Perfect for: travellers in search of a special hideaway; enthusiasts of stylish tropical interiors and traditional architecture.
Ging Tea House, Darjeeling
Describing itself as a ‘heritage plantation retreat’, Ging nestles at 3,000m above sea level, half an hour’s drive out of Darjeeling town amid a landscape of bucolic splendour. Relax on the lawn, enjoying the estate’s own brew, as the shadows lengthen on the surrounding foothills.
Set in a handsomely restored manager’s bungalow, the rooms have old-style English canopy beds, open fires and huge bathrooms. You won’t want to leave, and shouldn’t before you have a chance to savour sunrise from the top of Tiger Hill, from where the majesty of Kanchenjunga (the world’s second highest mountain) is revealed in all its glory. Staying here feels like travelling back in time to a bygone era when life was regimented by the ding of the dinner bell, and the British Raj reigned supreme.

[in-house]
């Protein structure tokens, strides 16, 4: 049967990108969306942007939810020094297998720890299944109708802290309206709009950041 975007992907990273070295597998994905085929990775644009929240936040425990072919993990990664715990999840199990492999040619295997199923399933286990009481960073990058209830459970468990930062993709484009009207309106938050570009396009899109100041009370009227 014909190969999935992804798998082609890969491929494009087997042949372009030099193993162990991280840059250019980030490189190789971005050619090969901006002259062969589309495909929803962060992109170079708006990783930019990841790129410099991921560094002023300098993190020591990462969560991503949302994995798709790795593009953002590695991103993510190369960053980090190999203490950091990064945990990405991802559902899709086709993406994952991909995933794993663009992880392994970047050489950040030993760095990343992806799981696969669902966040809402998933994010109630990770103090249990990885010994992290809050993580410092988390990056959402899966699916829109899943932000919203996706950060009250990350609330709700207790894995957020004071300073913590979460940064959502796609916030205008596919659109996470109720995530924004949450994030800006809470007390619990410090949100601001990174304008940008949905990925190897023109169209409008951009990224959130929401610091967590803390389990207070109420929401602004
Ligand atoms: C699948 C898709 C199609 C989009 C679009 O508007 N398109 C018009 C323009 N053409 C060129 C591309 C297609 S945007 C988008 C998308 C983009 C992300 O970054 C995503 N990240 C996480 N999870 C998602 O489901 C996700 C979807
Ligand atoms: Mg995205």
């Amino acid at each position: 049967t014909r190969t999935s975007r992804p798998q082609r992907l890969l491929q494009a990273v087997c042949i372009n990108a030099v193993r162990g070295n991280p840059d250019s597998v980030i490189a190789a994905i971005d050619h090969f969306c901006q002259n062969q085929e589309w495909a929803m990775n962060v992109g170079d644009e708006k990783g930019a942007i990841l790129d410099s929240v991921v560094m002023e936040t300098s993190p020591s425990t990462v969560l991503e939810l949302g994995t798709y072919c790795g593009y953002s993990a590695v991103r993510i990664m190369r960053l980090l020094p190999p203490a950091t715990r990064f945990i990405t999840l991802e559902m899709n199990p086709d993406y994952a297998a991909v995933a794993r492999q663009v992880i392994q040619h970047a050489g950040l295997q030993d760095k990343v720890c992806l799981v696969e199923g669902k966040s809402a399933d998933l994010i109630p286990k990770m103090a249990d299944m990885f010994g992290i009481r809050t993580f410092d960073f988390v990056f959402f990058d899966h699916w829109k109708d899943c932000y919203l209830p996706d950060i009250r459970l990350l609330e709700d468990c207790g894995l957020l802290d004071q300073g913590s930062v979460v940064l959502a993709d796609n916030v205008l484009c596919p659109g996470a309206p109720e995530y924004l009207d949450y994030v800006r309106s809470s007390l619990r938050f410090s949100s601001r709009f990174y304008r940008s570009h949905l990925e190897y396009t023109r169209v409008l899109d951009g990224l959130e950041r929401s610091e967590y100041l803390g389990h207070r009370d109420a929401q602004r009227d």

Perfect for: anyone seeking a taste of what the Indian hills might have felt like a century ago.
Parisons Estate, Kerala
Originally built in 1911, the bungalows on this estate in the Wayanad region of northern Kerala have acquired a sumptuous five-star makeover. This is somewhere you most definitely dress for dinner, where every blade of grass is in its place and not a speck of dust mars the paintwork. Every effort has been made to keep the interiors ‘in period’, with oak floors, rose-wood four-posters and retro furniture recreating the pre-war feel to great effect. Plantation walks and tea factory tours are included, and there’s a good sized pool to make use of too.
Perfect for: travellers who appreciate classic luxury in idyllic settings; Raj-ophiles; and fans of the Channel 4 series, Indian Summers.